On April 9th, 1958 Michael Dennis McKinney was born into a world he didn’t quite fit in to. He was deaf and grew up during a time when experts believed that families should not teach their children sign language, instead having them focus on lip reading and speaking. He finally broke through his communication barrier when he went to Illinois School for the Deaf and learned American Sign Language. This was the biggest obstacle of his early life and he met it with confidence and courage.
Growing up on the banks of the muddy Mississippi influenced his teenage years. His family often spent weekends on their houseboat on the river. They would anchor off one of the sandbars, set up camp, and play cards into the early hours of the morning. This time fueled Dennis’s sense of adventure. He would speed up and down the river in the family’s johnboat and join the other kids when they would explore the islands, go fishing, or find a place to take a swim. And when one of these adventures took a turn for the worse, Dennis was the one to notice something was amiss and dove in after his brother without hesitation, saving him from certain death.
Though he had a tough childhood, he persevered. He carried that determination well into adulthood. He learned every skill he possibly could and applied them to his life. He worked at his father’s TV shop, McKinney’s TV in Alton, Illinois, repairing televisions and eventually attended college at the National Technical Institute for the Deaf, a part of Rochester Institute of Technology in Rochester New York, where he took classes focused on electrical engineering. Once he got married and started his family, he used his extensive knowledge to land a job at Basler Electric, quickly working his way up to become the “go-to” Senior Lab Technician.
His career wasn’t everything, though, because his family and friends were much more important to him. He spent the latter half of his life doing everything he could for his two sons and their families, often sacrificing his own time and livelihood to make sure they were well taken care of. He was willing to travel across country for them, whether it be driving a box truck to help them move or driving hours away to help fix a broken car. Often, he would be asked by friends to fix a computer or do some odd job around their house and did so without complaint. He even spent an entire summer working on his mother’s roof; he seemed to take any challenge with a smile and always figured out a solution.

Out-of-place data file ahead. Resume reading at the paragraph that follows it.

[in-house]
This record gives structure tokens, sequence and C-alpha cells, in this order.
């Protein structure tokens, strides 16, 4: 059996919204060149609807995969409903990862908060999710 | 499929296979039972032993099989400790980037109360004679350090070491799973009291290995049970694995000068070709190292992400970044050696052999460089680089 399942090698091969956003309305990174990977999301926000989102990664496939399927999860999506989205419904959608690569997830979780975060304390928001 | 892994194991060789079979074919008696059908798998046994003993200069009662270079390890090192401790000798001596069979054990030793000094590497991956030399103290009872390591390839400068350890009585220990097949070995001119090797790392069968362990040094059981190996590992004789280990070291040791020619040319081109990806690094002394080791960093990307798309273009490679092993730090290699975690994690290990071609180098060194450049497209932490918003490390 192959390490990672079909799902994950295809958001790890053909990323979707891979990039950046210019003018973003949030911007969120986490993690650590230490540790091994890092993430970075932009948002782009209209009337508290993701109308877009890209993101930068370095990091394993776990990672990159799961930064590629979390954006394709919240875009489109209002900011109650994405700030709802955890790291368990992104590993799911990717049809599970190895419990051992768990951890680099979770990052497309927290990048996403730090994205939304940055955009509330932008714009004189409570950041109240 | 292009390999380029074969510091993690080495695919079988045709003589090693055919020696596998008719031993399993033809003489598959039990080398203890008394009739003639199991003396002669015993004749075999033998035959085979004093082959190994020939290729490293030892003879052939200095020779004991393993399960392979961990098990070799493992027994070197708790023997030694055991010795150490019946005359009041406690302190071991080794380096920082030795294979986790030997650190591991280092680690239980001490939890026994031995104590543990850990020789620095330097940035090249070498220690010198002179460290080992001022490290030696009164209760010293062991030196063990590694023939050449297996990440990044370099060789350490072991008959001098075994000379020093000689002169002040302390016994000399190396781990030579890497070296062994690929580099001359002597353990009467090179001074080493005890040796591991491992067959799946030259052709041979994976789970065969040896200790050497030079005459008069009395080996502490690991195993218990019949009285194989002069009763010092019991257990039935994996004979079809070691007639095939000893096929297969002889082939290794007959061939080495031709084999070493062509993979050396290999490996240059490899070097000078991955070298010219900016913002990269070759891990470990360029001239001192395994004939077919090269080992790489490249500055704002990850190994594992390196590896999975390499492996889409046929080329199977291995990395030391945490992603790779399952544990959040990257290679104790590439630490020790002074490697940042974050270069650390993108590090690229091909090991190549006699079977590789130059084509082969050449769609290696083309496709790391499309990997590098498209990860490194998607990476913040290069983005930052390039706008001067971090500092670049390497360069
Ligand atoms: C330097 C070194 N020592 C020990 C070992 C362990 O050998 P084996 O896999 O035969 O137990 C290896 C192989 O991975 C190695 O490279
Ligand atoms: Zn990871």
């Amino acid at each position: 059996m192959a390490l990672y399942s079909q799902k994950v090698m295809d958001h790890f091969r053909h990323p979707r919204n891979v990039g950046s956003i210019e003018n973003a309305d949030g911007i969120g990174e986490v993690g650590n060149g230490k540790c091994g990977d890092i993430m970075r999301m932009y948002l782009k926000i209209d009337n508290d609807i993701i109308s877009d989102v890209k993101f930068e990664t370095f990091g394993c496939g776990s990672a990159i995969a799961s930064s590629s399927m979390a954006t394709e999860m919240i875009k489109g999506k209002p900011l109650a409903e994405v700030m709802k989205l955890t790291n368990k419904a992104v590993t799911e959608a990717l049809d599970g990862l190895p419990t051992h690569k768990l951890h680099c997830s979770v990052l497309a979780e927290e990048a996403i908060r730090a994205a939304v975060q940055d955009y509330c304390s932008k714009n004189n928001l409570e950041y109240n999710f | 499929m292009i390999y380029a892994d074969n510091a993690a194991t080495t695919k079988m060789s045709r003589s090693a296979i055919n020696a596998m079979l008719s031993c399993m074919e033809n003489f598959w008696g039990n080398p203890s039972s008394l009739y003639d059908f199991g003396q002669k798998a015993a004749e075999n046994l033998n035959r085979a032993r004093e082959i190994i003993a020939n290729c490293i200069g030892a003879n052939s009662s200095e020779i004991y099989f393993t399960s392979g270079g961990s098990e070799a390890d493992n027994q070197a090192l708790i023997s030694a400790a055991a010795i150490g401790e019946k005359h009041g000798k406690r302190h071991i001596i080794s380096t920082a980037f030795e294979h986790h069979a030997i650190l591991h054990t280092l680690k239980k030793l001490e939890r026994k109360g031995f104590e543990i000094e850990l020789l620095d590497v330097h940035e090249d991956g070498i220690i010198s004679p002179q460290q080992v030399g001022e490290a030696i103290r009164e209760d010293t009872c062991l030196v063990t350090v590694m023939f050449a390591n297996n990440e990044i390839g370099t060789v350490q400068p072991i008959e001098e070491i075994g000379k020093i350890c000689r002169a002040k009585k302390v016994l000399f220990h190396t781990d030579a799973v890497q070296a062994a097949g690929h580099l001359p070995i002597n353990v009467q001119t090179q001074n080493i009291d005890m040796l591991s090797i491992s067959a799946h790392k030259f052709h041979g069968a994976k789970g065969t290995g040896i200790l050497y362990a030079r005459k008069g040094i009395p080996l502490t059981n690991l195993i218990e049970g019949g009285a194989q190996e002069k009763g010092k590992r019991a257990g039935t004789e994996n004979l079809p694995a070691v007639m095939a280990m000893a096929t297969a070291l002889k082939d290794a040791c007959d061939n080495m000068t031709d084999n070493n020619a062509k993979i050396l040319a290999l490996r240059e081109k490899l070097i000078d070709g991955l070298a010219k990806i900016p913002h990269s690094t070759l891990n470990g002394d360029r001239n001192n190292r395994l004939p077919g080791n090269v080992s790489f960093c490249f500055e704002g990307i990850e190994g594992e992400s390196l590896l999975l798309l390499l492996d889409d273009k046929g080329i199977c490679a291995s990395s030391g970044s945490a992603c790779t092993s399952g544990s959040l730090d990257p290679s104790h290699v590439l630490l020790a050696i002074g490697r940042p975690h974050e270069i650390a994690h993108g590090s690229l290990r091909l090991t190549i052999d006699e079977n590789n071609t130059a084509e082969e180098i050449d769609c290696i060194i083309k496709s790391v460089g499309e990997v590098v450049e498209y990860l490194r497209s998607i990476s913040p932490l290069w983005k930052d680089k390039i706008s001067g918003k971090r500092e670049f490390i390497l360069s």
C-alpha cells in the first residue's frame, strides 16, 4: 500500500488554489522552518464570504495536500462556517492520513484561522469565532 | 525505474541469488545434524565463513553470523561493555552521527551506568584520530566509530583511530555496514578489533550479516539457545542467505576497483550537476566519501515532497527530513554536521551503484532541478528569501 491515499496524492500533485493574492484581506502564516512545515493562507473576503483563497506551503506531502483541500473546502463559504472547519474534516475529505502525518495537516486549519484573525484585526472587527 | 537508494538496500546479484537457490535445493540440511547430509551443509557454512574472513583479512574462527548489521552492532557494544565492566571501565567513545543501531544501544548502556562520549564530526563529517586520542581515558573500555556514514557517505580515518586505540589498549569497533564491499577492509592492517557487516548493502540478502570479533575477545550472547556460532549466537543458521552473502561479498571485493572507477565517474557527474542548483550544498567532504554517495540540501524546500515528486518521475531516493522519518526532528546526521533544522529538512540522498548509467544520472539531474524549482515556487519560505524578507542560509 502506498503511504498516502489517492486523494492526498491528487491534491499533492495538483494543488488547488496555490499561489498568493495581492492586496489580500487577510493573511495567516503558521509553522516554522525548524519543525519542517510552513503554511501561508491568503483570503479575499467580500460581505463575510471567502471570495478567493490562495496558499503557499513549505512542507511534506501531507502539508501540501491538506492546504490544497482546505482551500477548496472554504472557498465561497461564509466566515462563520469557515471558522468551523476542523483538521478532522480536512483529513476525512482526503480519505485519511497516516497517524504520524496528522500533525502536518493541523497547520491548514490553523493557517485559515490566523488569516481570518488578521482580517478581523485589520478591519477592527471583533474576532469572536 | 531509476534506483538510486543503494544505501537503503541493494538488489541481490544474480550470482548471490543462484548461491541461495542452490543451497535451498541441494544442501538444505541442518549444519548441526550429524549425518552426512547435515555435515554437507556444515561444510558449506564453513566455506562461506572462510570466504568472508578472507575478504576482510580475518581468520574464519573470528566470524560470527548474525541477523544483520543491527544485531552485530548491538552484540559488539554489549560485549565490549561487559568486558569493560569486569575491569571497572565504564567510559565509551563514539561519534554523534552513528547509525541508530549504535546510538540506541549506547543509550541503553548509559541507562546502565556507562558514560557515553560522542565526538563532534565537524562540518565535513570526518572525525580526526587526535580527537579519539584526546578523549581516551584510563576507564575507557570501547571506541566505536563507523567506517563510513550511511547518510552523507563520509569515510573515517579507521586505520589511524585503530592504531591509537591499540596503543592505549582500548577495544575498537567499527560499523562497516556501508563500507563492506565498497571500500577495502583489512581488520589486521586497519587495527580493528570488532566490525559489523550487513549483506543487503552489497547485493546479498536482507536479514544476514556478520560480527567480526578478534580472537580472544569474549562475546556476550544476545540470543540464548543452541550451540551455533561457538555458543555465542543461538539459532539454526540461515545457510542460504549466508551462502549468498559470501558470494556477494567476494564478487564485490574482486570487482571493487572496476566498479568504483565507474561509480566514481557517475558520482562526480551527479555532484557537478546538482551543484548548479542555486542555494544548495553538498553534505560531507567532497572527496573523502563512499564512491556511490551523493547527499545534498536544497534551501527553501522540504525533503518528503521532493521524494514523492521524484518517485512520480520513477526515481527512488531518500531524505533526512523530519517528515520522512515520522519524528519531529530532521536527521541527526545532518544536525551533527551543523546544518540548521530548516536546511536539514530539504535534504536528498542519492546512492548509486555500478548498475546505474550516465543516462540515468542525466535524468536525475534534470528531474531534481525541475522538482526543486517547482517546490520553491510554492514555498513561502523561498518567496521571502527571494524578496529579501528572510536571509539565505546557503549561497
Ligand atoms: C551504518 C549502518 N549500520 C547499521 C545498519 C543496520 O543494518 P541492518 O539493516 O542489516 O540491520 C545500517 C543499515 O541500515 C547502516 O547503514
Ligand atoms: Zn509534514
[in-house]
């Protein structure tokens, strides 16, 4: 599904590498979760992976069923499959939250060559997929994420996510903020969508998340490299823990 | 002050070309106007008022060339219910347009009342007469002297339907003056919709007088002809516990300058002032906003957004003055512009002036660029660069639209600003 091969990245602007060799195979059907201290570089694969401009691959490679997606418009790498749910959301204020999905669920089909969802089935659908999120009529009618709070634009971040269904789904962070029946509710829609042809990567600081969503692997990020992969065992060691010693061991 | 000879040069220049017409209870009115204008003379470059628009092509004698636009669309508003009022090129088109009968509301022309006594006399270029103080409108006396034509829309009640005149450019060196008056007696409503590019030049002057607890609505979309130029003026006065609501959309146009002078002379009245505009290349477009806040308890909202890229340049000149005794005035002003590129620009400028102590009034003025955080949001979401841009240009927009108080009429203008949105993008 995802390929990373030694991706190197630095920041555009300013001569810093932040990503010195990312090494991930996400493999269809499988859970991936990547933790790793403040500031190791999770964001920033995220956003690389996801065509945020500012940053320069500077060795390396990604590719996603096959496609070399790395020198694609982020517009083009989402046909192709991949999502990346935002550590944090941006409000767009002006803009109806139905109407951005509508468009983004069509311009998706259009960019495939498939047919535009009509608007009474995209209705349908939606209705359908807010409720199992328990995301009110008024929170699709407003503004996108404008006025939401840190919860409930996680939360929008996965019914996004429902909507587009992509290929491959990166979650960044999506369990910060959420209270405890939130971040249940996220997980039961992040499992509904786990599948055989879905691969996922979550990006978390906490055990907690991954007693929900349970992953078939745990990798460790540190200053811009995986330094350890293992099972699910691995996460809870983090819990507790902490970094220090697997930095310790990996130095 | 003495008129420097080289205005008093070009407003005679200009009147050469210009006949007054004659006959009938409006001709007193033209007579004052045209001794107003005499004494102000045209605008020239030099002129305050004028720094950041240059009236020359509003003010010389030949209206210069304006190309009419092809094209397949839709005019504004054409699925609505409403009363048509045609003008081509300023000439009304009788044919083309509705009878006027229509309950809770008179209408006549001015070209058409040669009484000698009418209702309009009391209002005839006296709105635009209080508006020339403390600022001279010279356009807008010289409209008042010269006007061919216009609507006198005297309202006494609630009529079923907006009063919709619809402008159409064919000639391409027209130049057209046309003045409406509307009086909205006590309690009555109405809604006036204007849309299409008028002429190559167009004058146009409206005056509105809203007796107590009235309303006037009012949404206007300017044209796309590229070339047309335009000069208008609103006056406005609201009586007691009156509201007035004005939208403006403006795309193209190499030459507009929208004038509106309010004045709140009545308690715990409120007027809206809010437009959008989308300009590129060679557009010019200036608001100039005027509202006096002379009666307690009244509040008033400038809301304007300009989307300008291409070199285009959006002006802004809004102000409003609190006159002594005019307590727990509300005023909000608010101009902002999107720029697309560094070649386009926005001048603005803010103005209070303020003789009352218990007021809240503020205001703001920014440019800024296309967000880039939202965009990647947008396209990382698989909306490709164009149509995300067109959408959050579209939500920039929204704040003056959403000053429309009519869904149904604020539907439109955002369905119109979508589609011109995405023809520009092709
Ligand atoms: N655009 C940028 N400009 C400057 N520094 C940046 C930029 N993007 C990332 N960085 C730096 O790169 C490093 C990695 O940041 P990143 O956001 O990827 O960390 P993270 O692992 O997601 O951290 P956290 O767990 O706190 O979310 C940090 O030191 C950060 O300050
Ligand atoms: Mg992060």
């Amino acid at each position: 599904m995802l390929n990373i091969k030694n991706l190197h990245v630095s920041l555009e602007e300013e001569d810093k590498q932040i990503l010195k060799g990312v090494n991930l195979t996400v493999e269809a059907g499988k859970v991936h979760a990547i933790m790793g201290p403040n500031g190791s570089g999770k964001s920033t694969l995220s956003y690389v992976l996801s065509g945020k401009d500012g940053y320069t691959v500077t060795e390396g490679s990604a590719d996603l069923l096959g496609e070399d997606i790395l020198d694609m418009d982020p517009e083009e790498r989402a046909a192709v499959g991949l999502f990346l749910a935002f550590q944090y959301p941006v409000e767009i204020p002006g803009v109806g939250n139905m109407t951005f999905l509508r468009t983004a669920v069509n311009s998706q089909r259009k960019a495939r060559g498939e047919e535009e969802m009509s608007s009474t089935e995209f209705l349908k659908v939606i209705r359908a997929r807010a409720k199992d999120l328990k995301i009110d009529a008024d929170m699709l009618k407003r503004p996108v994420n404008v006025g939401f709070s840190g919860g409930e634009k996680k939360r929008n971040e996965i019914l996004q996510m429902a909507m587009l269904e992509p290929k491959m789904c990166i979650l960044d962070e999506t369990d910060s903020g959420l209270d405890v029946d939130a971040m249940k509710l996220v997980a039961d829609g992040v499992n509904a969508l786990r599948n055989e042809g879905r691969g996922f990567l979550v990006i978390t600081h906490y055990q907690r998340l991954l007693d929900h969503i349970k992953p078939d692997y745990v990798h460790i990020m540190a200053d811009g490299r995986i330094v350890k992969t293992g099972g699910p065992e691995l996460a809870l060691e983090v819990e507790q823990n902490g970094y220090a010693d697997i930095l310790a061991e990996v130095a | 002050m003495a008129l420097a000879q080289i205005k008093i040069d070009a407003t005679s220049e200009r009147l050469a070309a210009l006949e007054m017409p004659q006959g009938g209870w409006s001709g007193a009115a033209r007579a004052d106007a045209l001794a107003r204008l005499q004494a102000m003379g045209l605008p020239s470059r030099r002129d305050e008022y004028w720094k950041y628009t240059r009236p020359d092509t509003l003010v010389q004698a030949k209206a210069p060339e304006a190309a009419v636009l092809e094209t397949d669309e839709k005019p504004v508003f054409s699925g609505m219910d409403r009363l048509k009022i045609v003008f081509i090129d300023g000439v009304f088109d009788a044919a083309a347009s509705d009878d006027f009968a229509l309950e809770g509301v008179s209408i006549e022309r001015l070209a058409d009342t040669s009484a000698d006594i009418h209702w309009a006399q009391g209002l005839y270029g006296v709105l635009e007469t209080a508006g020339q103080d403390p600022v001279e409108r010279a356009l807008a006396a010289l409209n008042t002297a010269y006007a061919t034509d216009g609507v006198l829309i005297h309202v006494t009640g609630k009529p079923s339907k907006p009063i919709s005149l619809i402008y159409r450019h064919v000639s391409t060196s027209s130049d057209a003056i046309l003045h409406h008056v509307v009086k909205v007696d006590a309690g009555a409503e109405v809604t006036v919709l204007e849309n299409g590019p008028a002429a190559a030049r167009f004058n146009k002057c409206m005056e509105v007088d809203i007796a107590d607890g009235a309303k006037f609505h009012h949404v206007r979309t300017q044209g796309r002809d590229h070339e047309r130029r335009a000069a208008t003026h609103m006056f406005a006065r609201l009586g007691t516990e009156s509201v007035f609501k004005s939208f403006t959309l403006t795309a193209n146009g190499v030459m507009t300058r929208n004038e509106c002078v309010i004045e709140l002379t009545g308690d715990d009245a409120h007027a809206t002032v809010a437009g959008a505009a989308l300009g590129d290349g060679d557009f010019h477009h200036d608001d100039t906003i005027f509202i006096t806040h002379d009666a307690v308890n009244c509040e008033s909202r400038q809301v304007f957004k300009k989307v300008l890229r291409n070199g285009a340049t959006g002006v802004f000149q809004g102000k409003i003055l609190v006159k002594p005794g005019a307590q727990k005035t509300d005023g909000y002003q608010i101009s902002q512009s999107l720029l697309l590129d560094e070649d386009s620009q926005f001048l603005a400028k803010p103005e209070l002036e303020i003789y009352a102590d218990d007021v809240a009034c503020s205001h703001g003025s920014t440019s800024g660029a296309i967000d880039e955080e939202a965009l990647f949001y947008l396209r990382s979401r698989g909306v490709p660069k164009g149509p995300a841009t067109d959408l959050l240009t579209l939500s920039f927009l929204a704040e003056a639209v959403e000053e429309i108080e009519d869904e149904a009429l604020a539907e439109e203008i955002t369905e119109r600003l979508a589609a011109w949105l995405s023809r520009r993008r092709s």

When he wasn’t working, or spending time with his friends and family, he was focused on one of his many hobbies. He was an avid inventor, from building an entire door bell system for the deaf, to creating a “Russian-roulette styled” water party game. He also loved to travel, finding any excuse to take a trip across the country. When his son, Michael McKinney Jr, became a certified Dive Instructor, Dennis insisted on getting his certifications, so he could join him on his scuba diving adventures.
Throughout his life, his greatest passion was space exploration. From studying each Mercury and Apollo Mission to his fascination with NASA TV and their coverage of SpaceX launches and announcements, he possessed a lifelong love of space. He was extremely excited about the prospect of humans colonizing Mars, extending the reach of human civilization further into space. He was also a lover of Science Fiction, watching the likes of Star Wars, Stargate, and every episode of every series of Star Trek available. He hungered for new adventures, real or not, exploring new places and learning new things.
Above all else, he was your typical father. He made bad jokes, loved all his friends and family, and had a selfie stick. He video taped as much as he could, and proudly shared all his love and memories with the world. In the end, he lived a life surrounded by people who loved and enjoyed him.
Dennis always felt he had to be the very best he could be, not because he felt that he had to compensate for being deaf, but because that was the kind of man he was. He didn't let barriers get in the way of what he knew was right. We all face limitations in our lives, but Dennis worked through his to provide for his family, to be a wonderful friend for many, and still found time to realize his own dreams. He had a life well lived, and will be missed dearly.
His love, passion, and bravery lives on through the lives of his mother, Betty McKinney, sister Susan Bennett, wife Jana, two sons Michael Jr and Samuel, and their wives Ida and Ashley respectively, but most of all, in his granddaughter Zoe, whom will always be the apple of his eye. Along with his father Donald, he was preceded in death by his brother, Marty McKinney.